Date on Master's Thesis/Doctoral Dissertation
John school; Risk deterrence; Diversion program; Prostitution; Shaming; Sex industry
Prostitutes’ customers--Psychology; Prostitution--Prevention; Shame--Social aspects
Contemporary anti-prostitution campaigns focus on curtailing “the demand” by punishing sexual service consumers. One component of this approach is a diversion program, or “john school,” offered to those who are caught buying prostitution. This ethnography focuses upon the Nashville John School (NJS), which consists of informational presentations that educate johns about the risks associated with prostitution. By employing a restorative justice approach, the NJS exemplifies elements of John Braithwaite’s “reintegrative shaming” theory (1989), which seeks to hold offenders accountable for their wrongdoing while avoiding stigmatization. This ethnographic study utilizes participant observation in the NJS, as well as individual interviews with program presenters and participants, to explore how the NJS employs reintegrative shaming, and how participants respond emotionally. For participants that already hold anti-prostitution sentiments prior to entering the NJS, the program can reduce hostility towards authorities, increase empathy towards potential victims, and justify the enforcement and sanctioning of prostitution laws.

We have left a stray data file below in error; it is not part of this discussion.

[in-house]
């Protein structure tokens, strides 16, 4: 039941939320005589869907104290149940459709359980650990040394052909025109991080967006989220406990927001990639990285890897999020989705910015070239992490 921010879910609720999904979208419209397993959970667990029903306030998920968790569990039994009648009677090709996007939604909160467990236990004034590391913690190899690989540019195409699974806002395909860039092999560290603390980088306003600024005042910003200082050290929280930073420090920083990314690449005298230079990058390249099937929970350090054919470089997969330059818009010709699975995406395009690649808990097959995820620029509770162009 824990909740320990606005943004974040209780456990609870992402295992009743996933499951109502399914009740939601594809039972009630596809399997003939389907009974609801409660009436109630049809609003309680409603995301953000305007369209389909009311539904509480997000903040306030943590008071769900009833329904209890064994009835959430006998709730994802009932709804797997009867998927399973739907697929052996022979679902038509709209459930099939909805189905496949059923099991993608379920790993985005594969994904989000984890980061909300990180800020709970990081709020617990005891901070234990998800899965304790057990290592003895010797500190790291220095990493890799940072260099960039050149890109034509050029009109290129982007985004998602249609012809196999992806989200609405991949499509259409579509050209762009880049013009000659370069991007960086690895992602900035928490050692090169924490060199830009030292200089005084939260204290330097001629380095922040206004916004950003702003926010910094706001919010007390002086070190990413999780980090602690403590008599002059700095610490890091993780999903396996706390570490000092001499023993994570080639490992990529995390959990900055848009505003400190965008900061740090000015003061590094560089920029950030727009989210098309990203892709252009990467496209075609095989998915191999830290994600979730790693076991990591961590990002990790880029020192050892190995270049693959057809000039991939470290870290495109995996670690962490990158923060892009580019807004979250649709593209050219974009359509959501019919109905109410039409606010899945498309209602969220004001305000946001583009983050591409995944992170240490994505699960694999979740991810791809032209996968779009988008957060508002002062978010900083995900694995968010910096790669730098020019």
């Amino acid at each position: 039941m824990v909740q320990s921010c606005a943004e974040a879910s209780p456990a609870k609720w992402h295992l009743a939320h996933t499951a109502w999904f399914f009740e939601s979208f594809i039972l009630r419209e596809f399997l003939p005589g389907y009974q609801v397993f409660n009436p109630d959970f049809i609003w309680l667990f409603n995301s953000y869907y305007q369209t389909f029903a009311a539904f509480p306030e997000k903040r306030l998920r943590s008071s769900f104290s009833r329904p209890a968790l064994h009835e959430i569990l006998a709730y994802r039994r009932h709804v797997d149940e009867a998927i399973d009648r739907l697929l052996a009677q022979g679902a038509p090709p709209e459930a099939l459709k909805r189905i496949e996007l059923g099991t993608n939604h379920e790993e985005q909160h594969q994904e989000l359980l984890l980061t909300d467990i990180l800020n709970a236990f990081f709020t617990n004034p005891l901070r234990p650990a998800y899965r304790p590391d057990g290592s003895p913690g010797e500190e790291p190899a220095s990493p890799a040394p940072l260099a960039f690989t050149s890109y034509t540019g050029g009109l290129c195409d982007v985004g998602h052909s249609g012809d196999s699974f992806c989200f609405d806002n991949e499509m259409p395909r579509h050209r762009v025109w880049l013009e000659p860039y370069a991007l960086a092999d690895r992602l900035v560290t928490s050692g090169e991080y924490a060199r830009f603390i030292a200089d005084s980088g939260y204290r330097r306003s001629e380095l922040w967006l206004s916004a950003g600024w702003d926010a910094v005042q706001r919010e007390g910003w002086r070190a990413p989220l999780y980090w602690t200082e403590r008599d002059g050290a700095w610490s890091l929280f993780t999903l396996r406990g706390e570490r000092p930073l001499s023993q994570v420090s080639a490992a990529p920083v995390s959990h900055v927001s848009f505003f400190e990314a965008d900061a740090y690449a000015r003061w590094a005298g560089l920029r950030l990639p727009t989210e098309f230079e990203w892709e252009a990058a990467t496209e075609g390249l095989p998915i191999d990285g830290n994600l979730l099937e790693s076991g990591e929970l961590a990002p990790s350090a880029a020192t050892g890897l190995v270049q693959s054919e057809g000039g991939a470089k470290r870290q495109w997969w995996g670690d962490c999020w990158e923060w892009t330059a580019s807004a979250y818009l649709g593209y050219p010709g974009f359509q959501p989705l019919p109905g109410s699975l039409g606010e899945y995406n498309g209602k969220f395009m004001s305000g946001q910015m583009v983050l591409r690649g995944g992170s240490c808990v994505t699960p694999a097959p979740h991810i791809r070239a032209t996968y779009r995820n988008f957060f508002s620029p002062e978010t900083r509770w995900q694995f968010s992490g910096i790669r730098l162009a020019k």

Valenzuela, Robin Malony, "The Nashville John School : risk deterrence and the reintegrative shaming approach." (2013). Electronic Theses and Dissertations. Paper 1480.